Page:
The head of Northern Ireland’s civil service has told staff that a pause imposed on recruitment and promotion imposed in November 2014 is now over.
In an e-mail to Northern Ireland’s roughly 27,000 civil servants this week, Malcolom McKibbin said it was vital that the service, which operates separately to the home civil service, was able to “fill future vacancies as they arise”.
The announcement suggested that around 3,000 staff had taken advantage of a voluntary exit scheme (VES) run by the Northern Ireland Executive, but prompted requests for further detail from public services union NIPSA.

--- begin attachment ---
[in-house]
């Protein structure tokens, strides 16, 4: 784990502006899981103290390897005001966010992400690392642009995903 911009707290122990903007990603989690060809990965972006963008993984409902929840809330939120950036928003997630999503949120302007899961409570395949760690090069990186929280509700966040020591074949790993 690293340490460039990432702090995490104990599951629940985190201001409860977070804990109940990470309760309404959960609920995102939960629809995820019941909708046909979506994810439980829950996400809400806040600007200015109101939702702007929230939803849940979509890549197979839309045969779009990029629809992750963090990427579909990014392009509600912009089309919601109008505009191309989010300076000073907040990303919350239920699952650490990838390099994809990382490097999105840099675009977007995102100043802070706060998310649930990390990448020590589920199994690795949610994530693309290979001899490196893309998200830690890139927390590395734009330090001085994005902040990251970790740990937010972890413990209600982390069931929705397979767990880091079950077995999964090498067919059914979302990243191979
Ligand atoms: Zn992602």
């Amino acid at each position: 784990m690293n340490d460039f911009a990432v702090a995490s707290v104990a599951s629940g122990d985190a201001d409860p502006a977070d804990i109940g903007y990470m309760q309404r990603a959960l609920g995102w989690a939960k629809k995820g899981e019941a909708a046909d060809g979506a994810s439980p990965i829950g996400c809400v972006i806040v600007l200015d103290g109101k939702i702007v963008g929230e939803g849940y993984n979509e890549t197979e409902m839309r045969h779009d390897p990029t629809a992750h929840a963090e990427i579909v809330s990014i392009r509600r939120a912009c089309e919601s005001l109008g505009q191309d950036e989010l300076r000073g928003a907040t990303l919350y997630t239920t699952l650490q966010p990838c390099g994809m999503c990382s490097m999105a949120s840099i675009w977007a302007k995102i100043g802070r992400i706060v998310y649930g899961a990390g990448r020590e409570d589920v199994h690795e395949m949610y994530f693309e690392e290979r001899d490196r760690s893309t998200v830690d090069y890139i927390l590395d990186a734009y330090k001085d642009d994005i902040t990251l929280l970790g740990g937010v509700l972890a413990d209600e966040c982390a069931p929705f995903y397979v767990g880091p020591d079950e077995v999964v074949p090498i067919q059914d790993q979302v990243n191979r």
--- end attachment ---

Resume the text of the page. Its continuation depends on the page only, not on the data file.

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Union general secretary Alison Millar said that while the announcement was a “welcome development”, questions remained about the impact of the departmental restructuring underway in Northern Ireland that will see the number of departments reduced from 12 to nine. The move was mandated in the 2014 Stormont House Agreement.
“NIPSA is acutely aware of the impact VES has had on members andwith almost 3,000 posts out of the system this is having a significant impact on the delivery of service,” she said.
“Members are reminded that this is a health, safety and wellbeing issue and members should not take on additional work because of the impact of VES.”
She added that McKibbin’s communication said lifting the embargo was unlikely to result in a significant number of staff being posted quickly from existing lists and that there was not likely to be an immediate high volume of new recruitment and promotion competitions.
“NIPSA have sought a meeting to clarify the issues that this raises,” she said.